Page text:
CHESTERFIELD (1st March 1984)

Sid Shaw ~ The Campaign

 

I would like to thank Sid Shaw for providing all the material used in this section. 

The text in blue is taken directly from correspondence with Sid and gives us a candidates view of an election campaign.

Getting Nominated

As a first-time candidate Sid had a lot to learn about the world of politics. The first thing is to get your nomination papers in on time and pay the deposit. You need ten signatures from people who are on the local electoral register and your deposit in cash. That was problem one for Sid because he wanted to pay his deposit with an Elvis cheque and the returning officer would not accept it.    


Getting some expert help

                                                                                                                                                                       

Having cleared the first hurdle, Sid decided to seek some advise from an expert on the subject of election campaigns. He teamed up with Screaming Lord Sutch of the Monster Raving Loony Party and they spent the next few weeks trying to find some voters. This was not as easy as it might seem, as the streets of Chesterfield were rather crowded with 17 candidates and their campaign workers, not to mention the hundreds of TV crews and reporters who were covering every aspect of the by-election. 

 
" Just to campaign with Sutch for several weeks was an amazing experience. We were invited daily by the competing candidates to their headquarters for tea (Tories), coffee (Liberal Democrats), beer (Labour) and even Tony Benn signed my manifesto, which was much more left wing than his own or the Labour Party. "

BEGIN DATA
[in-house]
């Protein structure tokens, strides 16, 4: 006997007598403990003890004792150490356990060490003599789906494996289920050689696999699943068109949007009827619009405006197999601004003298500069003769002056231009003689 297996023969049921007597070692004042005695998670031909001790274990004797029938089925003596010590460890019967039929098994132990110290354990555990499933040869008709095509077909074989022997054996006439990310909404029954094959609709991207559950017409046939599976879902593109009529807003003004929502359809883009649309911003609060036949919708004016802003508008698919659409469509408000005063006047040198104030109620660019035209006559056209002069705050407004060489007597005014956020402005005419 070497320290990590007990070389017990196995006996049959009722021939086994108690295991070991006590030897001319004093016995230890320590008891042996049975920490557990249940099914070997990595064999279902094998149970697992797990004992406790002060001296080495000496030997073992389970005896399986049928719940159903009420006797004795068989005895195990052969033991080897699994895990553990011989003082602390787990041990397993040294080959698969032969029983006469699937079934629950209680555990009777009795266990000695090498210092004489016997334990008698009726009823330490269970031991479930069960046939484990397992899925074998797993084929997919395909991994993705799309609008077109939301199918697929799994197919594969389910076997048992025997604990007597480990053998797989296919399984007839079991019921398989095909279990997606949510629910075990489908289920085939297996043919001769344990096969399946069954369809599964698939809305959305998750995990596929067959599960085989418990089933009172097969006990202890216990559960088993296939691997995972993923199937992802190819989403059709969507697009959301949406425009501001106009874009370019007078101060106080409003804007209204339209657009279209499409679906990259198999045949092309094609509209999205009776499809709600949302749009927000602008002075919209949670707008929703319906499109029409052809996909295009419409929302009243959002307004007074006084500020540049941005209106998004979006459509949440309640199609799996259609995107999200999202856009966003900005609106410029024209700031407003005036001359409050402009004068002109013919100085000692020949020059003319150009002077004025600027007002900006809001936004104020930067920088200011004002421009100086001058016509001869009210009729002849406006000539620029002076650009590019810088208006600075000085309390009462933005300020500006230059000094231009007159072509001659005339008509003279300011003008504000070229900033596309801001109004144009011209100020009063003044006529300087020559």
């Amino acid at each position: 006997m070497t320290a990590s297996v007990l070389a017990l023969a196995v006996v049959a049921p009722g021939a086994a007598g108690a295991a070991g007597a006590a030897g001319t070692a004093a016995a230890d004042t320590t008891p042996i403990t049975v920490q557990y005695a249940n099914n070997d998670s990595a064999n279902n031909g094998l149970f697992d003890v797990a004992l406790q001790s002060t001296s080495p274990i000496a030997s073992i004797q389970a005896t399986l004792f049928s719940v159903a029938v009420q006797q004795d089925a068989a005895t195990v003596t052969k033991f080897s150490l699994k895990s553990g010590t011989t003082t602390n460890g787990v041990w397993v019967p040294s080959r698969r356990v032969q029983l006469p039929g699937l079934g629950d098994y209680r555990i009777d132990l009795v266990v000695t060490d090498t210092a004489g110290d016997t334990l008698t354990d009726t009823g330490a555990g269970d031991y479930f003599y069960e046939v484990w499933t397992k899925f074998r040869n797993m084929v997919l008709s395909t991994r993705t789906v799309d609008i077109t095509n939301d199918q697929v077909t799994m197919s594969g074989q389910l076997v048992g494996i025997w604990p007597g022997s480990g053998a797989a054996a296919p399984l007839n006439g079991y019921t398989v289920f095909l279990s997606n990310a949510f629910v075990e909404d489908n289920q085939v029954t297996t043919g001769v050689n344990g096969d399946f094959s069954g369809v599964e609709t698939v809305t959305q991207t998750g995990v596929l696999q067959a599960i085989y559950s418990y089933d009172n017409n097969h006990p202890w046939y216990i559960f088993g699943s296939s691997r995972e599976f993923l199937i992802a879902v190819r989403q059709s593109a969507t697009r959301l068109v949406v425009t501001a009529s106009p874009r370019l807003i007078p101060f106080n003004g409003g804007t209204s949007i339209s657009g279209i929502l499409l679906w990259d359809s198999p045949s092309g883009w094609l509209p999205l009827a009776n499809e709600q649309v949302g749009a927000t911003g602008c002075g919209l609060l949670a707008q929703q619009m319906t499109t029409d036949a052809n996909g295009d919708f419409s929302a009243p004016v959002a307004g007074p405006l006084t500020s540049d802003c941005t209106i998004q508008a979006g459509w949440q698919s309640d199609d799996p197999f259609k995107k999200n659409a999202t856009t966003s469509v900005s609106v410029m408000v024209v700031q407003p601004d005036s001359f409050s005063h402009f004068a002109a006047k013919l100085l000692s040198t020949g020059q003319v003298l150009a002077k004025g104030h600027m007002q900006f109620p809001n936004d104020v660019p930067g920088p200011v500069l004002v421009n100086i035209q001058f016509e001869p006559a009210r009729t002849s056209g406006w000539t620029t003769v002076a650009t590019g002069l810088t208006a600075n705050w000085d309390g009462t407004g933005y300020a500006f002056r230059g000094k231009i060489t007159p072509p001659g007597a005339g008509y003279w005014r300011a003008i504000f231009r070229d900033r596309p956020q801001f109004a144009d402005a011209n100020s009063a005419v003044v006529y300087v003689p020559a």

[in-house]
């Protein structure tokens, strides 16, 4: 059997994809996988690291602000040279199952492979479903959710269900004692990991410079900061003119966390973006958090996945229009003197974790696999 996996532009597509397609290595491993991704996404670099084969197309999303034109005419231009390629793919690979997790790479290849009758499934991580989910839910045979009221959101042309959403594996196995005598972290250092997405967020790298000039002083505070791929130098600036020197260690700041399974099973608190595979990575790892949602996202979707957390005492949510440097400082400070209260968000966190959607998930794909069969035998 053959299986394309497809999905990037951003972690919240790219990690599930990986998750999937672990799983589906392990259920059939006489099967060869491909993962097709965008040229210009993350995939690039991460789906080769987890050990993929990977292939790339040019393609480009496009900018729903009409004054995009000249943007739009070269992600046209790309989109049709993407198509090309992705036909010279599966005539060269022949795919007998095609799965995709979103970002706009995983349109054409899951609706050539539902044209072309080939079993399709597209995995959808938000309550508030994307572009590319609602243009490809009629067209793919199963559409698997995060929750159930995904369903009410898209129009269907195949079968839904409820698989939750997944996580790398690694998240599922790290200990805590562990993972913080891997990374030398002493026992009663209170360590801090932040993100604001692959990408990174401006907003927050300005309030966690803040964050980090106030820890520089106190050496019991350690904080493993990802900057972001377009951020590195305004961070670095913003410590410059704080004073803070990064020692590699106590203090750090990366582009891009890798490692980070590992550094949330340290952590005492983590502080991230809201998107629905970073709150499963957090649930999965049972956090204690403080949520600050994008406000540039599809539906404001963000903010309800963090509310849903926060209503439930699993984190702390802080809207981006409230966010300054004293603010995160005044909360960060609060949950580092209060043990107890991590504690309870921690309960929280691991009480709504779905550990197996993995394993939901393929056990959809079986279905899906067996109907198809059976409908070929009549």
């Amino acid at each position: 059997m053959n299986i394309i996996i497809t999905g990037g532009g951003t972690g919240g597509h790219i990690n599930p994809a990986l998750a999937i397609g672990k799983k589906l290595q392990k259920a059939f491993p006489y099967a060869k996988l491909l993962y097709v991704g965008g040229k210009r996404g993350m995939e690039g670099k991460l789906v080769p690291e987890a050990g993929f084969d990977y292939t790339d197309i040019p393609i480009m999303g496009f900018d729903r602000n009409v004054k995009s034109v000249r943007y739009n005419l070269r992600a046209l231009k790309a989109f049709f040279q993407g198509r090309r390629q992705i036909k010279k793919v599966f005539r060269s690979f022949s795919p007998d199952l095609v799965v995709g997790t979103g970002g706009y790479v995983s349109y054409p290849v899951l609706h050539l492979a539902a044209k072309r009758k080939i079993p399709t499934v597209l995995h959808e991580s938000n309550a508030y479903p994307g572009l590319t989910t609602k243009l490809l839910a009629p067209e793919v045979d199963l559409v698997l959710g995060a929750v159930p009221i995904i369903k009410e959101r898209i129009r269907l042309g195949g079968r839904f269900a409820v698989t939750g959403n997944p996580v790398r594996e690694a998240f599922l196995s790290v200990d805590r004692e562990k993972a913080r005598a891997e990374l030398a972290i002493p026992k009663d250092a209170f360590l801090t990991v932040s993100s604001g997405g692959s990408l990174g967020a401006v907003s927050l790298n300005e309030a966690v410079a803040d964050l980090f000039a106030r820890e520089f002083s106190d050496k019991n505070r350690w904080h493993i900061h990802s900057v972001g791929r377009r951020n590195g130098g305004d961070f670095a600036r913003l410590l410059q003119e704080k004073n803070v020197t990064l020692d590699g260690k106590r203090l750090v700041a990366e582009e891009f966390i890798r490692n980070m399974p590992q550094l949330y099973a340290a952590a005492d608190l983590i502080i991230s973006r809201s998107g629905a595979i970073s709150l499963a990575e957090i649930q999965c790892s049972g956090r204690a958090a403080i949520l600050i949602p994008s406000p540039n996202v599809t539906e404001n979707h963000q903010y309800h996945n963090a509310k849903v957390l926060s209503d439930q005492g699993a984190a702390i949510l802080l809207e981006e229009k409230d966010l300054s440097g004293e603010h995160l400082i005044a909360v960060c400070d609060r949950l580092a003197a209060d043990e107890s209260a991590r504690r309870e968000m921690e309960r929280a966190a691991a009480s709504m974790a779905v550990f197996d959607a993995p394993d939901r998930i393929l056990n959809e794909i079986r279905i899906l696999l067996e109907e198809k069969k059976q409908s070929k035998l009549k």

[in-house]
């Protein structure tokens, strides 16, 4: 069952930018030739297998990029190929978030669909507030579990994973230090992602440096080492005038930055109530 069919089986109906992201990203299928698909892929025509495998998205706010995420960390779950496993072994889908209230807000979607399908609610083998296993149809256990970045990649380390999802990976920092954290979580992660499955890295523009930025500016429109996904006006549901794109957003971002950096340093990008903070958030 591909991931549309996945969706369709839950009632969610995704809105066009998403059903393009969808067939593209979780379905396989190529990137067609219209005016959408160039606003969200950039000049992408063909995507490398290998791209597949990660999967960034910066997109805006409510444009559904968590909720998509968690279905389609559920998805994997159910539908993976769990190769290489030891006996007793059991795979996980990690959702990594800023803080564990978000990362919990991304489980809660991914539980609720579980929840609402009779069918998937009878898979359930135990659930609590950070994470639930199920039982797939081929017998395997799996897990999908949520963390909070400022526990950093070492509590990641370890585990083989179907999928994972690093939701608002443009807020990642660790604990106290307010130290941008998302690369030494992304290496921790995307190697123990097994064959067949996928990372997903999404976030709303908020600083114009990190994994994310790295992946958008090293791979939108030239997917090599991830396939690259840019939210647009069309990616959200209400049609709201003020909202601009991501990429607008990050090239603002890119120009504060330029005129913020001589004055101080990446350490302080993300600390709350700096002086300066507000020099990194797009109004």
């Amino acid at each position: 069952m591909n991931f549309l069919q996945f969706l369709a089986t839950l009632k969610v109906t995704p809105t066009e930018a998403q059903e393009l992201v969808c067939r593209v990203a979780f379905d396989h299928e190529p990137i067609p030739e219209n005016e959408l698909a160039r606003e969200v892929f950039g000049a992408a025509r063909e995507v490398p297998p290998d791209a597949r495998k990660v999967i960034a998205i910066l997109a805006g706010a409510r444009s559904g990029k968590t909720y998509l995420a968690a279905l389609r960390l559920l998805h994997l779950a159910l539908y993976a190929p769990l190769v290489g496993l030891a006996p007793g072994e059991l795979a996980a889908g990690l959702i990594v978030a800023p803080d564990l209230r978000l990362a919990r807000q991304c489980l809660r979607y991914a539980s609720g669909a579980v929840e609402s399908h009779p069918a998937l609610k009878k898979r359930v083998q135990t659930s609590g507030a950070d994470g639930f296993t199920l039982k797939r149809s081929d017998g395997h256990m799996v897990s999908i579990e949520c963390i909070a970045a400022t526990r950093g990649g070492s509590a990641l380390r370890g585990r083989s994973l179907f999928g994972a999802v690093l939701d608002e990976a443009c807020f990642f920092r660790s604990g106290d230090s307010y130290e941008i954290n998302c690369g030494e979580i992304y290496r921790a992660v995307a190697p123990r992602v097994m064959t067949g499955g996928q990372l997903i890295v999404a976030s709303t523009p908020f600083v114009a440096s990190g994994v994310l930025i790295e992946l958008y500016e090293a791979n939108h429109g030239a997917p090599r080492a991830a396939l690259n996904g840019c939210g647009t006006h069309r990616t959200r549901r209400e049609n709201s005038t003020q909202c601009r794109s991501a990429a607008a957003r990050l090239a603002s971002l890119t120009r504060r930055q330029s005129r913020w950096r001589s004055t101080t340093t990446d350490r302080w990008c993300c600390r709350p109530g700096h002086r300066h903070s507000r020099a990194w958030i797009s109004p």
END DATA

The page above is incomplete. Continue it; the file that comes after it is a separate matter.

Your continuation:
Getting Your Message Heard

 

PRESS CONFERENCE

IN A

FISH & CHIP SHOP

It was time to attract some attention from the media, so the two candidates of THE NEW ALLIANCE sent out invitations to a joint press conference. This was to be no ordinary press conference in some smoke filled room with a few tables and chairs. This press conference would be the world's first press conference to be held in a chip shop. 

Reporters were asked to bring along their own knife and fork as the two candidates went fishing for votes.

 

" Since the media are alcoholics we were going to offer FREE beer at our first Press Conference until our plans were overheard in a hotel bar by a man who said we couldn't offer free beer. When questioned who he was he told us he was the Election Returning Officer for Chesterfield and it was a criminal offence to entice the media with alcohol for an Election...so we charged a penny a pint ! The next Press Conference  was promoted as the "World's First Press Conference in a Fish and Chips Shop" and so it went on day after day. "

Sid announced that there would be a ban on the sale of all fish, with the exception of rock. And, of course, his party would make sure they had plenty of sole. 

Campaign Literature

" The Election was a real eye-opener about British people and I found many to be scroungers. I gave out 2,000 stickers, 700 posters, 500 badges and each one of these "bastards" said they would vote for me. But when you came to the actual election the Party name was not prominent just the personal name and no one had ever heard of "Sid Shaw". I should have changed my name to Elvis Presley! "

 


The Victory Party

 

The campaign was over and it was time to count the votes. The New alliance candidates sent out invitations to their joint "Victory Party" and just in case the official result didn't go their way they decided to issue their own figures as the polls closed. 


The Legal Stuff

The campaign might be over but the candidates (or their agents if they have one) still have to deal with the paper work that is required by election law.

Here, you can see a copy of the notification of election expenses sent to the returning officer by Sid. All candidates have to provide such information and there is supposed to be a strict limit on the amount each candidate is allowed to spend. However, there do seem to be ways around this problem if you are a candidate for one of the large political parties. 1